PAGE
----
The issue of “investor trust” has been ignored thus far. On the contrary, the noisy details of the frequent promises, such as the one to defend the euro made by ECB president Mario Draghi and other EU officials, gain unnecessary prominence that tends to undermine the single currency.
The private sector is critical for future growth in the EU. Without its involvement, a one-sided funding through state-controlled banks and central banks will ultimately lead to high debt-to-GDP ratios, risk spreads, more rating downgrades and a deeper recession. The Greek bailouts that included private sector involvement (PSI) but no official sector involvement (OSI), have signalled to the markets that similar programmes might be used in the future for Spain and Italy, causing investor anxiety and fear resulting in higher costs of borrowing for both private business and sovereign states.
The lack of OSI in mitigating the debt burden of Greece has made it unsustainable and if the new coalition government fails to raise €11.5 billion this might trigger the start of the eurozone break up.
The exit of Credit Agricole, Societe Generale, Millennium Bank, Bank of Cyprus and Cyprus Popular from the Greek banking sector, after they get recapitalised and have realised billions of losses since they moved in, is another bad omen for the eurozone. While Greece is a small fraction of the EU, its exit from the euro has not been discounted by the markets.
Unless the Greek government makes significant progress in restructuring its sickbed economy, and another bailout takes place through the OSI to make its debt sustainable, it is not unreasonable to expect the constituent parts of the eurozone will start falling apart as the markets will ask who is next. Italy with a public-debt burden of 120 per cent of GDP, the second-highest after Greece’s in the euro area, a dismal growth record over the past decade and high unit labour costs, is most likely to depart from the euro after Greece. Given France’s strong trading and financial links with Italy, markets would fret even more, making the survival of the euro still more daunting.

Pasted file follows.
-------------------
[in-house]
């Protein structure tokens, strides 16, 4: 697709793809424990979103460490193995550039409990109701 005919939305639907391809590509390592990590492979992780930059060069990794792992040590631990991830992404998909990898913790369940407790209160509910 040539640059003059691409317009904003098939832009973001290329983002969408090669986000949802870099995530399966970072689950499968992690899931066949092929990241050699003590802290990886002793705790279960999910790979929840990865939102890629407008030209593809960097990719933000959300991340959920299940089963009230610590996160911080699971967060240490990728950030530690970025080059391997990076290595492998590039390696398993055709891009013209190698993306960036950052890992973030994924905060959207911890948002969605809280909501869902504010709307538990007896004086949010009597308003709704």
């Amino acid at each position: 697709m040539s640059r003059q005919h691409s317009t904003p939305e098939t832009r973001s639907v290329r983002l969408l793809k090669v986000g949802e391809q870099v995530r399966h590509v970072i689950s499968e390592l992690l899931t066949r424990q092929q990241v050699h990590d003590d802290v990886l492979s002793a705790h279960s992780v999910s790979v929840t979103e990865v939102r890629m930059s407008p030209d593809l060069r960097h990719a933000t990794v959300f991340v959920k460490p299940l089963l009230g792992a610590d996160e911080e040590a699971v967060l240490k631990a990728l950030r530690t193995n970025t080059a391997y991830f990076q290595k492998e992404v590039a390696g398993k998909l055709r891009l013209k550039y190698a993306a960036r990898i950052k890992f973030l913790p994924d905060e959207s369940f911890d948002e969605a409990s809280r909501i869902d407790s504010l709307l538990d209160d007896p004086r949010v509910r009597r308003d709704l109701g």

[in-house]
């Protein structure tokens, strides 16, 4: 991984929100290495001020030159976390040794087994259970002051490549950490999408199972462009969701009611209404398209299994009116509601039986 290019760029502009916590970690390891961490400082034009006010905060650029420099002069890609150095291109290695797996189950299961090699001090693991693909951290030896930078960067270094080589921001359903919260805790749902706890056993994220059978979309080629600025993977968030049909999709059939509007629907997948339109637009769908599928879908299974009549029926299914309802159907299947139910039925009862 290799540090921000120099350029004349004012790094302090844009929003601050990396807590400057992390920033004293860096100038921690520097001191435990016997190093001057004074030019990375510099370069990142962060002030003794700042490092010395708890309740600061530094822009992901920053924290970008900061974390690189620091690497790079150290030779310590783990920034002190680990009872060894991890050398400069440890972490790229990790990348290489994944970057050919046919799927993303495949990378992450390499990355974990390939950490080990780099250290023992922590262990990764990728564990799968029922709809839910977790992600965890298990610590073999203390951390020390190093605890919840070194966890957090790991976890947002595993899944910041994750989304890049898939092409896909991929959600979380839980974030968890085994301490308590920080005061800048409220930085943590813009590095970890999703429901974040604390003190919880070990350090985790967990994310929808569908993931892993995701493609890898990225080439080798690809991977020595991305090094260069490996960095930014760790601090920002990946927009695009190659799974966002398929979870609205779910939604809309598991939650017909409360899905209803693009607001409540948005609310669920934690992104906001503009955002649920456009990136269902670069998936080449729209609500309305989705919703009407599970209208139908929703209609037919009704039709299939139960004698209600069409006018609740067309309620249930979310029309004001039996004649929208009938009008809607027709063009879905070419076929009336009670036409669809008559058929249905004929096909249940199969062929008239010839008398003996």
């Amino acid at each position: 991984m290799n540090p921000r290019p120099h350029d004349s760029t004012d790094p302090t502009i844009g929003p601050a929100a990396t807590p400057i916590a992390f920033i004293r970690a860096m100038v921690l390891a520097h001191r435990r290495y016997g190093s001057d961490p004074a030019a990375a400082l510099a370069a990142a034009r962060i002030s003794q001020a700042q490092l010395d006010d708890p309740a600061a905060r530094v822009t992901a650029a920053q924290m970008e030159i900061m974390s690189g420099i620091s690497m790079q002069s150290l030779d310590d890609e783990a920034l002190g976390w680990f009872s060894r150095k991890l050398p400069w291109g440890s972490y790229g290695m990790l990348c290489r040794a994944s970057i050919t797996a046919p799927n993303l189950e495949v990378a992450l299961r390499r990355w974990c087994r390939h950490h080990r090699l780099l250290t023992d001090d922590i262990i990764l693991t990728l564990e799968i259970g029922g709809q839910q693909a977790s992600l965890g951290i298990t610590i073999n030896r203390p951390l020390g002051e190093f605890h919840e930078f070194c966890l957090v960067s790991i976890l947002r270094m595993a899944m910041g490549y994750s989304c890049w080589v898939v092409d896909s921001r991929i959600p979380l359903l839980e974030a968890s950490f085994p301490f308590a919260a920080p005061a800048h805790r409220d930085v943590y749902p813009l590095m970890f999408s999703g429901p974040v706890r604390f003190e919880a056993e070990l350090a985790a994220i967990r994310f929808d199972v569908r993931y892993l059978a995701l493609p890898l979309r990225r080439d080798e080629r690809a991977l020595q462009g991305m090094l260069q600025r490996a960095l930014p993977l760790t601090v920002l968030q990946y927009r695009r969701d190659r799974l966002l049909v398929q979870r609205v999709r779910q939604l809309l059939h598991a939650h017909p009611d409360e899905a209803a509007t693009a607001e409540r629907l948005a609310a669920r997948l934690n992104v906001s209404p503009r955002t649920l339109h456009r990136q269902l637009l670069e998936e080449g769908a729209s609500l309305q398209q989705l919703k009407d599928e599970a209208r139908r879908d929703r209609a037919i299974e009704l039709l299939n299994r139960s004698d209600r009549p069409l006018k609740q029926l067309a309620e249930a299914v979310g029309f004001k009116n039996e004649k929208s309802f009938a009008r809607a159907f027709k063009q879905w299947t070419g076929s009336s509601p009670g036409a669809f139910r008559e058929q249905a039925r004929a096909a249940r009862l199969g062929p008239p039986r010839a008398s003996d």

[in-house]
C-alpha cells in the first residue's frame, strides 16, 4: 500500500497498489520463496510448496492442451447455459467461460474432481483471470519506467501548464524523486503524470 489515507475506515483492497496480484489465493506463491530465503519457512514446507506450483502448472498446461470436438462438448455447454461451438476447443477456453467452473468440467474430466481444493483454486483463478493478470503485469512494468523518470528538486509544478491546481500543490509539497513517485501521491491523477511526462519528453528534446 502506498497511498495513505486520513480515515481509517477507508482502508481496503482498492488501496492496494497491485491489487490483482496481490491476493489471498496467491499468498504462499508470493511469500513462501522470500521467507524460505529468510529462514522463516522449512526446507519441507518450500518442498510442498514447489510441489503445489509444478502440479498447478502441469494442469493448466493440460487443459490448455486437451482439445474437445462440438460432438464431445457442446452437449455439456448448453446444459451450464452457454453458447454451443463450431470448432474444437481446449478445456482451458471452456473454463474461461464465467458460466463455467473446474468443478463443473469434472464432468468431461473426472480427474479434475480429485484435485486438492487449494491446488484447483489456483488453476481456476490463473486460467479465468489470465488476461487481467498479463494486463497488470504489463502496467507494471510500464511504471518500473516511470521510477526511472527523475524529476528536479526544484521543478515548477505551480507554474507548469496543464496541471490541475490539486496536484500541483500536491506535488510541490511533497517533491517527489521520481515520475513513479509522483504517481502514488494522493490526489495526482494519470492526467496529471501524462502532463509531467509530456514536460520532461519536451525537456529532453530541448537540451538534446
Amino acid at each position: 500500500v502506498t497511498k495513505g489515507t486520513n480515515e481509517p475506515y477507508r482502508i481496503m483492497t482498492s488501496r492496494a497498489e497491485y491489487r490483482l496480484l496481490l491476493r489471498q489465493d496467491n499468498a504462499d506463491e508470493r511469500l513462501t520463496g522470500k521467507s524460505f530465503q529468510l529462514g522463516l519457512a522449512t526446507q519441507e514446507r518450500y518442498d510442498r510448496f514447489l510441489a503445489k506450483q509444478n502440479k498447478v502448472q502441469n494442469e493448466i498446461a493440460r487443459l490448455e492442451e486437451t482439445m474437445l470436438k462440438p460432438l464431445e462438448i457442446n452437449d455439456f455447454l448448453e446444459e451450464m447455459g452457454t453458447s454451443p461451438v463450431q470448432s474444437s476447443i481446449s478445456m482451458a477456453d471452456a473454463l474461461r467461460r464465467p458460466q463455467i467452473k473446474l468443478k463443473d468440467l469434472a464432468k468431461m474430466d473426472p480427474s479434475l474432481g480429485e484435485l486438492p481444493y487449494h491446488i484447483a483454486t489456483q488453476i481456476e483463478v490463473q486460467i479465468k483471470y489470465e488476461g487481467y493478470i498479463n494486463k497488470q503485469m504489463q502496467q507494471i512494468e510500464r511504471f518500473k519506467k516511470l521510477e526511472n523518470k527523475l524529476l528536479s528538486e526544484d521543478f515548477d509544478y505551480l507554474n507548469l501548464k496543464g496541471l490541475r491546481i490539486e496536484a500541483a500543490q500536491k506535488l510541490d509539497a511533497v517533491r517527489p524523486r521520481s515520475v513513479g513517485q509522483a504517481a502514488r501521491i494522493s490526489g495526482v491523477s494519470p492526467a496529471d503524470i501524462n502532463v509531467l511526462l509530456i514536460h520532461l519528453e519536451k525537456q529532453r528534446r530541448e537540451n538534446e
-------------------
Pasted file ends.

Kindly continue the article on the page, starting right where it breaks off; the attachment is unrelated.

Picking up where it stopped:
If Angela Merkel, the German chancellor, wants to preserve the euro area in its current form, as she always insists, she has to convince the German politicians and voters that is worth spending another €496 billion to assist Greece (€118 billion) and PICS (€378 billion) (i.e. Portugal, Ireland, Cyprus and Spain) restructure their economies and start growth again. Otherwise, if they drop out of the eurozone, it would cost more than €1.15 trillion of which the German share would be €385 billion (15 per cent of GDP), and have a huge impact on the world economy.
The additional cost to bail-out German banks, as a result of the exit of the five periphery countries, would bring this to €496 billion. In addition, German non-financial firms and individuals would experience a loss of more than €200 billion on their claims in the five countries. This, in turn, could make it difficult for Germany to retain its triple-A credit rating.
Germans have been able to achieve unification and economic integration with Eastern Germany and despite the fact that it has been a very costly experience for West German taxpayers, Germany today is a much stronger economy. Germany can adopt a similar approach and take the lead on the European stage for the sake of a more integrated and stronger EU economy. To move in this direction, however, “Angela Merkel needs to drop the Wilhelmine pomposity in her foreign policy” to use the words of the former German Chancellor Helmut Schmidt.
If Germany succeeds in doing so it would be viewed as a great and equal EU partner. If not, it would alienate its EU neighbours. This, of course, would require that the periphery debt-burden countries take the necessary and drastic measures to restructure and make their economies more efficient and competitive.
John Doukas is the founding and managing editor of European Financial Management. He is also the founder of the European Financial Management Association and is the William B. Spong Jr. chair in finance and eminent scholar at Old Dominion University, Virginia. This post first appeared on the LSE’s European Politics and Policy Blog